||The recent surge of disconnected protests suggests durable social, economic and environmental tensions are coming to a head, but facing police bullets and without strategic linkages, will they run out of steam? The notorious hit squad recently operating from Cato Manor Station and so many other extra-judicial executions would logically intimidate all but the most desperate activists.
Judging by the two main English-language newspapers, the highest profile demonstrations over the past week, close to the centre of town, were a peaceful march against rhino poachers and a picket against animal abuse at the Brian Boswell circus; and the occupation of Umgeni Road last Wednesday by militant Puntans Hill residents. There, a protester was killed and two others injured, run down by a motorist who has been charged with culpable homicide.
The latter incident was sparked by African National Congress loyalists angry about the municipality’s disconnections of illegal electricity hook-ups to shacks. They also complained of non-delivery of housing in spite of promises by Councillor Bhekisani Ngcobo, and as a result of their protest, received a commitment from Nigel Gumede and other municipal authorities that new houses would be built, along with a renewed promise that some would be relocated to the long-anticipated Cornubia housing project near Umhlanga.
Last Thursday, another protest march – by AIDS treatment activists – ended at City Hall but was aimed mainly against Barack Obama, who recently cut the President’s Emergency Plan for AIDS, thus devastating programmes serving thousands of Durban residents at Saint Mary’s Hospital, McCords Hospital and the Ithembalabantu Clinic in Umlazi.
I witnessed two other indications of social unrest last week. In Jacobs on Friday morning, the main oil refinery belonging to ‘cats-wee’ (methanethiol) polluter FFS was targeted by the Wentworth-based South Durban Community Environmental Alliance with about 75 allies. FFS chief executive Don Hunter, who long denied that his firm was the source of the emissions, was recently fined by the lethargic municipal environmental health department (the rancid-cabbage smell began nearly two years ago), so the spirit was fiery after the small but significant victory.
There, the crucial challenge of alliance-building across the still racially-divided city advanced with the arrival of vibrant solidarity protesters from ‘Occupy Umlazi’ and Abahlali baseNjondolo, as it did a few months ago when truck transport firms were the reason for 400 protesters taking over Solomon Mahlangu Drive.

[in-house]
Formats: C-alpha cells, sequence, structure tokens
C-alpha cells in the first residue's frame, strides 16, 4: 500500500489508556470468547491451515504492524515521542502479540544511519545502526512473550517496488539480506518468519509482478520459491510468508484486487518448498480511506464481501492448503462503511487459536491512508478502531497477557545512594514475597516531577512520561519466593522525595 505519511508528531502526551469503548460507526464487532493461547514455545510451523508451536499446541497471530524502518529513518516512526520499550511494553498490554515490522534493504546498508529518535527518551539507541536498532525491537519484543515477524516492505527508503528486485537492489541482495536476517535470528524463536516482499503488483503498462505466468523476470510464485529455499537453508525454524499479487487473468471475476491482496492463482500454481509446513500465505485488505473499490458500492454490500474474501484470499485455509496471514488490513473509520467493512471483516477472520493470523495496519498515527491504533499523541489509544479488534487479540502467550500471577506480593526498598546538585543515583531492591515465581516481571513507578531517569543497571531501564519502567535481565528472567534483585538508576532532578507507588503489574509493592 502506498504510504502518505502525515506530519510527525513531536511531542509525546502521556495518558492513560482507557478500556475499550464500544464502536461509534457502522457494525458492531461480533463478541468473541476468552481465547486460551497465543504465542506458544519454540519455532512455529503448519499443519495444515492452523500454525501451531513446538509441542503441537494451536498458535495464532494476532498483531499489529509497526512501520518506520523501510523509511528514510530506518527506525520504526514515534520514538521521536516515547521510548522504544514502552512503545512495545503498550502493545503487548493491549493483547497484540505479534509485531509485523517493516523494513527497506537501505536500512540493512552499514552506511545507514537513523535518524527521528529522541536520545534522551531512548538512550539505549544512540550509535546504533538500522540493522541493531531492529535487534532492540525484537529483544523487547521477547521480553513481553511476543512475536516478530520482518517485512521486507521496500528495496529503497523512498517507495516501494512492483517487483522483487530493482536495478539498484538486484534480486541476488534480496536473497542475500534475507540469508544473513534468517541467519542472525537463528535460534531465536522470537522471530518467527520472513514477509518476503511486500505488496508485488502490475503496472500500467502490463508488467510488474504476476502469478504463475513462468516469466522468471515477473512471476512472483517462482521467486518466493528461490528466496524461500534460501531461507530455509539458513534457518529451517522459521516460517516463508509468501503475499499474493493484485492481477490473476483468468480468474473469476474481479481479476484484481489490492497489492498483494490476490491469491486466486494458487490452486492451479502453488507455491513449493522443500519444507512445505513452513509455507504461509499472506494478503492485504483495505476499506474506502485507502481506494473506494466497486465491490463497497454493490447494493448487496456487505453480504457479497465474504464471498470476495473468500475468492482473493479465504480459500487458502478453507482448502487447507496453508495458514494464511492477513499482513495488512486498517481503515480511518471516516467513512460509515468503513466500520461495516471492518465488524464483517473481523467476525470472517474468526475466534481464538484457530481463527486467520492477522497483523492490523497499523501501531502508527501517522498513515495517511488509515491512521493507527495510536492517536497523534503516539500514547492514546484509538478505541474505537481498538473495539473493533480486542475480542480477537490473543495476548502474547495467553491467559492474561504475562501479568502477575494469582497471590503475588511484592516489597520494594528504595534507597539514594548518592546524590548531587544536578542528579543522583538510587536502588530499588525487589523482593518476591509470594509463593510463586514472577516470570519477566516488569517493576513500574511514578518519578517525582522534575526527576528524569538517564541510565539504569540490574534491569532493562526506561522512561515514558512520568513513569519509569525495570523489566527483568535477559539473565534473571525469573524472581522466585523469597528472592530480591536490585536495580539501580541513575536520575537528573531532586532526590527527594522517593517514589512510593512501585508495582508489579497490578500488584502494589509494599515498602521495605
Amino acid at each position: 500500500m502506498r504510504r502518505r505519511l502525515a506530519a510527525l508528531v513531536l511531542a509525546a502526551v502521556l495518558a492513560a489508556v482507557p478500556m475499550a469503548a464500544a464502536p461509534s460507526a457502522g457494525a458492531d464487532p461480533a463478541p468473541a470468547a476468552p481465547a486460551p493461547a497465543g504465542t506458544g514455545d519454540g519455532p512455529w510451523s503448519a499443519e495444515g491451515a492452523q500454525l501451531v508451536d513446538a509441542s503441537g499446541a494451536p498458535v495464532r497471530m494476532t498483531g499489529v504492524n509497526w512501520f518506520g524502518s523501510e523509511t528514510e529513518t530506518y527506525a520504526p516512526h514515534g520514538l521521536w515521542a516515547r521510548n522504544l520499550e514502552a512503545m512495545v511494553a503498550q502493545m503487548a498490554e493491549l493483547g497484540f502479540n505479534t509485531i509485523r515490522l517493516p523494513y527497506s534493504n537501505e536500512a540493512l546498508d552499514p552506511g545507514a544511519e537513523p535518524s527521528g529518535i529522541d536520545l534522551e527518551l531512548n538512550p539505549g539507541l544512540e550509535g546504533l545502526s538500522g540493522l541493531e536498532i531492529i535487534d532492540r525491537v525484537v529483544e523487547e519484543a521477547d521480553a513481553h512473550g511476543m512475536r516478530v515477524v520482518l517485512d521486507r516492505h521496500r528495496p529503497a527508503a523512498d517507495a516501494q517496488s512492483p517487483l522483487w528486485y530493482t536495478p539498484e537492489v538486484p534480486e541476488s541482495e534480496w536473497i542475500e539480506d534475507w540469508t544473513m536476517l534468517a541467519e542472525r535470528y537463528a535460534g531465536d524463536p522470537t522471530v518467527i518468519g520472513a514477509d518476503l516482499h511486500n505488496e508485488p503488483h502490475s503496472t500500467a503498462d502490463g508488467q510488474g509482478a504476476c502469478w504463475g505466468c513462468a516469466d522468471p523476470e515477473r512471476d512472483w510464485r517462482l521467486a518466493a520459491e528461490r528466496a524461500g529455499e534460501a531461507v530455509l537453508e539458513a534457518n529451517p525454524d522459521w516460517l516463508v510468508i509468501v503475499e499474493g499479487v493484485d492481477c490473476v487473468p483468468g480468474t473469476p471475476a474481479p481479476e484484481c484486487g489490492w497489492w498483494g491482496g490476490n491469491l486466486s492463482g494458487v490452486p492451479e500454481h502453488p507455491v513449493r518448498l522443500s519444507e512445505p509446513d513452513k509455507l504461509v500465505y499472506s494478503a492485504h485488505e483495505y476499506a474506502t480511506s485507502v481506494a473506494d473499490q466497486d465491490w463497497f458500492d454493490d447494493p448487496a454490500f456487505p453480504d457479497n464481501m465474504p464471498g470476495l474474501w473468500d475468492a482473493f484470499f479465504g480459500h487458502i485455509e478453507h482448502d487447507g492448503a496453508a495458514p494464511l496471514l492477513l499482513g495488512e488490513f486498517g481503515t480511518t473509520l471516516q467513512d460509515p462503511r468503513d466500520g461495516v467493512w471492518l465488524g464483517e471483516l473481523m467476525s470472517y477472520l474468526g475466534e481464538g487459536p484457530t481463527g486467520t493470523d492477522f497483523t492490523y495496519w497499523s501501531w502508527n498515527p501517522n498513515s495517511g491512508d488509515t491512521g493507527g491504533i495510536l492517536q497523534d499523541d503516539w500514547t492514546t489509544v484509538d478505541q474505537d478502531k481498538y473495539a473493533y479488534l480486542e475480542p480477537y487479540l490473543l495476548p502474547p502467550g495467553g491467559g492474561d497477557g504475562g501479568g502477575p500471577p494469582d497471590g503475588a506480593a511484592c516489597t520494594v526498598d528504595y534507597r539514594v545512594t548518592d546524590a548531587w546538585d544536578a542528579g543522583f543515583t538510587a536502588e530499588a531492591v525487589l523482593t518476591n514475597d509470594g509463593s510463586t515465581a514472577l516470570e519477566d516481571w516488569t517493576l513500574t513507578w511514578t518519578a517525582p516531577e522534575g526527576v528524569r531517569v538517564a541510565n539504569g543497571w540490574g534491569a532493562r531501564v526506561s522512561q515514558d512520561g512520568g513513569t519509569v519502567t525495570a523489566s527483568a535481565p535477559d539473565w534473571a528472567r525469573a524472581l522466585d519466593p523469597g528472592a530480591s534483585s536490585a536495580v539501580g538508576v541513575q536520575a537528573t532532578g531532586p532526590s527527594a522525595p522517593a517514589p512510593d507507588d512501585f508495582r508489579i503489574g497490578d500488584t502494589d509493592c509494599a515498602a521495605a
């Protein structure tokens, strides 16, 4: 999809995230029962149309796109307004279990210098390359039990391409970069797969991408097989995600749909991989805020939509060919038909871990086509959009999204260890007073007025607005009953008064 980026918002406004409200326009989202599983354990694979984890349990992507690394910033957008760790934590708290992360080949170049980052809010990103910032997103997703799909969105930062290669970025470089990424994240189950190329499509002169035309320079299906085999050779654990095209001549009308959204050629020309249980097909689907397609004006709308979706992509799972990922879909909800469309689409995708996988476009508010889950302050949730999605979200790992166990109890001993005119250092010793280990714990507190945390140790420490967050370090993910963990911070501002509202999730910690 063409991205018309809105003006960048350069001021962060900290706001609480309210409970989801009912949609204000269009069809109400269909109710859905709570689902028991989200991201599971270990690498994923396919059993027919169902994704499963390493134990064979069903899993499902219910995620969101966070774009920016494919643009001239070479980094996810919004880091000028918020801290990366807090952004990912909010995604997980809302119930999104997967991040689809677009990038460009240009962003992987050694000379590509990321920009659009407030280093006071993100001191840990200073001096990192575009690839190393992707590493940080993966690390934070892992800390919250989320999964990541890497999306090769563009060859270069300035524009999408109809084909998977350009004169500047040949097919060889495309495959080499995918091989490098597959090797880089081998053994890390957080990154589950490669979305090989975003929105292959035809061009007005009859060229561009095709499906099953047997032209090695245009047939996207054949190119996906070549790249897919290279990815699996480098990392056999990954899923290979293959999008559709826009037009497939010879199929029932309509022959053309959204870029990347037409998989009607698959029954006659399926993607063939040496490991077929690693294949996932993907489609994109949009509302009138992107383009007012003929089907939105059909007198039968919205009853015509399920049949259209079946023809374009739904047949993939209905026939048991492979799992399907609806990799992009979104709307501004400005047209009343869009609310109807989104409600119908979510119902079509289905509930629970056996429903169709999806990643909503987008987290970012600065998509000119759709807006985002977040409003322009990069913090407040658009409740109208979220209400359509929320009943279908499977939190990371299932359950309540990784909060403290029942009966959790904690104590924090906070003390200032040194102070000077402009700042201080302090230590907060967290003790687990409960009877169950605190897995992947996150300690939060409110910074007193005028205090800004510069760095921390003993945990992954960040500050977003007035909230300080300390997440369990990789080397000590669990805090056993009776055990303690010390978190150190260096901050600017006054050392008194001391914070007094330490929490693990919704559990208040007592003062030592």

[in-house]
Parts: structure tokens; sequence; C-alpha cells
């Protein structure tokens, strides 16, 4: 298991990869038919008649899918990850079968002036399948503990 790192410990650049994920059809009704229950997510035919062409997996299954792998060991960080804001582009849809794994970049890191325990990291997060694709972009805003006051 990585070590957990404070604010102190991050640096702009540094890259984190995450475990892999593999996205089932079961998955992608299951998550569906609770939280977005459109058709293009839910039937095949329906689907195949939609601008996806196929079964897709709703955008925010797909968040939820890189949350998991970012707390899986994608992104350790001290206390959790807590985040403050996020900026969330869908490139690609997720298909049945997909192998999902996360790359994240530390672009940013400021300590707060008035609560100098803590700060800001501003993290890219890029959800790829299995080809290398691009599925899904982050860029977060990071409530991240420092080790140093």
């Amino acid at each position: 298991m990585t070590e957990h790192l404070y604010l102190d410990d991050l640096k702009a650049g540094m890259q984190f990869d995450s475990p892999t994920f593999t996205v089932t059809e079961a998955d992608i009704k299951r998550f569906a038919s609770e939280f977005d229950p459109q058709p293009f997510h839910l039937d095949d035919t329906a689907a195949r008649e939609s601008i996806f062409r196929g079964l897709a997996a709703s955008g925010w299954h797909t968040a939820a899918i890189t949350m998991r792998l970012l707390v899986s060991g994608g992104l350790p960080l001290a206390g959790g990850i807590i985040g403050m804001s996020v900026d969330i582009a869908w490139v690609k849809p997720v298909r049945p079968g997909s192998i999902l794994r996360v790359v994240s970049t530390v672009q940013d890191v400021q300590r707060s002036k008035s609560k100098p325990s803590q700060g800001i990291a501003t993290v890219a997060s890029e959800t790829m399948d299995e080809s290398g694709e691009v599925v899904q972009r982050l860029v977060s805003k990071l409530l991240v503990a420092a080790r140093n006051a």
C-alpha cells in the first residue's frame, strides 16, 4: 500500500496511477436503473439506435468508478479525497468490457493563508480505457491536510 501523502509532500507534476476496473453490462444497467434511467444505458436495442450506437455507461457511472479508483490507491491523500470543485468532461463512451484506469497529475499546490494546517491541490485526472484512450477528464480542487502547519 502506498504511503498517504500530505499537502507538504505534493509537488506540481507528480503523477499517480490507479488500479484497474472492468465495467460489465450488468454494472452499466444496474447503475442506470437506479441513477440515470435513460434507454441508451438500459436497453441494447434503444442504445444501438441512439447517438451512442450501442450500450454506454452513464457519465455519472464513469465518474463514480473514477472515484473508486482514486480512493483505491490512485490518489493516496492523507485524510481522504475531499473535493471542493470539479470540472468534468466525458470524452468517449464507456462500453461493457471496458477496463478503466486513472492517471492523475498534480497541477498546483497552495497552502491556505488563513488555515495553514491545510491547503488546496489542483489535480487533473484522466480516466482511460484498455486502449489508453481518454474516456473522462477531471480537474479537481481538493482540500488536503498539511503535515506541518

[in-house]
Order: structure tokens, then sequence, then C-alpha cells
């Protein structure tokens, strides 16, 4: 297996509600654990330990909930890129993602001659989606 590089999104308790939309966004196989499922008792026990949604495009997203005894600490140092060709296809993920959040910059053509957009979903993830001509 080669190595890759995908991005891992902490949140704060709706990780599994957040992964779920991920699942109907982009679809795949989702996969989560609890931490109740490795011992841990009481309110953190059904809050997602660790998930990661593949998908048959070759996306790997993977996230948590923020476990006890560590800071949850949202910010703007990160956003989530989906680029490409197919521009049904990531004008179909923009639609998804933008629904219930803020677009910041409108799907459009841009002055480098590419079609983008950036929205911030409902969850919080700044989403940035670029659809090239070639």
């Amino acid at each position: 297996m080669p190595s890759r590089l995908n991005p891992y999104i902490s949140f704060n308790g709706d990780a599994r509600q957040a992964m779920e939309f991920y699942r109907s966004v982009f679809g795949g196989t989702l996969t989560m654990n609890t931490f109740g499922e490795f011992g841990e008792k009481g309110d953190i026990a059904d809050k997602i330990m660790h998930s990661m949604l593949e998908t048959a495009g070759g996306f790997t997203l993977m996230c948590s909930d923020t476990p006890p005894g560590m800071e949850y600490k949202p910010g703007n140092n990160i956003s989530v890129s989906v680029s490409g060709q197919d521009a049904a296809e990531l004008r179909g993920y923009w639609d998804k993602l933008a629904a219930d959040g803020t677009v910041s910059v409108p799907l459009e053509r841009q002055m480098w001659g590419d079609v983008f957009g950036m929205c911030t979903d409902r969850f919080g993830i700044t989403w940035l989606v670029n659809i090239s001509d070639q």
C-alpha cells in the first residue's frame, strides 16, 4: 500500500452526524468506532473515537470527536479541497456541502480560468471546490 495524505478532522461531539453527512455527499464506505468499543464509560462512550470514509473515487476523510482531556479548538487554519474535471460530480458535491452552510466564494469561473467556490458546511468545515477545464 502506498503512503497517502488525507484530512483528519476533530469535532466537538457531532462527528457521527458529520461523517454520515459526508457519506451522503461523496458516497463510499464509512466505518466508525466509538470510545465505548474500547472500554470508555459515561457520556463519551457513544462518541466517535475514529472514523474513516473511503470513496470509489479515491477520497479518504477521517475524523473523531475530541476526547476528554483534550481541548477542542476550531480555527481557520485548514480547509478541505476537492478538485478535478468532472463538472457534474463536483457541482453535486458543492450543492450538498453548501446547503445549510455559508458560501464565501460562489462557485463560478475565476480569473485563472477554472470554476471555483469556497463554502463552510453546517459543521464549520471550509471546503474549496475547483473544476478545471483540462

That struggle continues on Thursday night at the Merebank Community Centre when activists consider how to reverse the city’s R250 billion Back-of-Port construction project featuring a new harbour, which will wipe out large neighbourhoods including Clairwood, where Indian and African residents, ranging from the middle-class to shackdwellers, have been oppressed by illegal trucking and toxic petro-chemical operations for years.
Meanwhile the occupation of Umlazi land in Ward 88 continues next door to the office of Councilor Nomzamo Mkhize. At Sunday afternoon’s meeting of two hundred residents, Abahlali secretary Bandile Mdlalose gave fearless leadership, observing that ANC supporters were doing the dirty work of police in the nearby Zakhele shack settlement, where late last month, Noxolo Mkanyi and Mkhayi Simelani were shot and hospitalised.
A few kilometres south, in Folweni Reserve township, teenager Xolani Buthelezi was shot dead late last month – apparently by an Umlazi cop who then killed himself – during a service delivery protest of 1500 people. A few days before, 43 people had been arrested in a similar protest, but their efforts at least managed to reverse a 25% taxi price increase.
So many others have been assassinated in the course of changing the society, that bodyguards are now required by even Durban’s top political and municipal officials, and no wonder after the scare last Friday when local police suspiciously followed the national metalworkers’ union secretary Irvin Jim in Richards Bay, in the wake of the unsolved killing of regional ANC leader Wandile Mkhize on July 2. Last July’s hit on Durban’s leading ruling party official, Sbu Sibiya, occurred shortly after ANC councilor Wiseman Mshibe was shot dead, and before the National Democratic Party’s leadership was decimated by executions.
Many other civil society activists also lost their lives to assassinations or police bullets these past five years, including Mbongeleni Zondi in Umlazi, South African National Civic Organization’s Jimmy Mtolo in New Germany, Clairwood activist Ahmed Osman and Merebank’s Rajah Naidoo, and University of South Africa student Mthoko Nkwanyana.
If the wave of courageous protests continues, it is because new layers of activists are emerging whose backs are against the wall. If intimidation does not work, their next formidable step will be to link up and make a case not only against a local councillor, but against the broader political system responsible for South Africa’s standing as the world’s most unequal society.
Patrick Bond directs the UKZN Centre for Civil Society.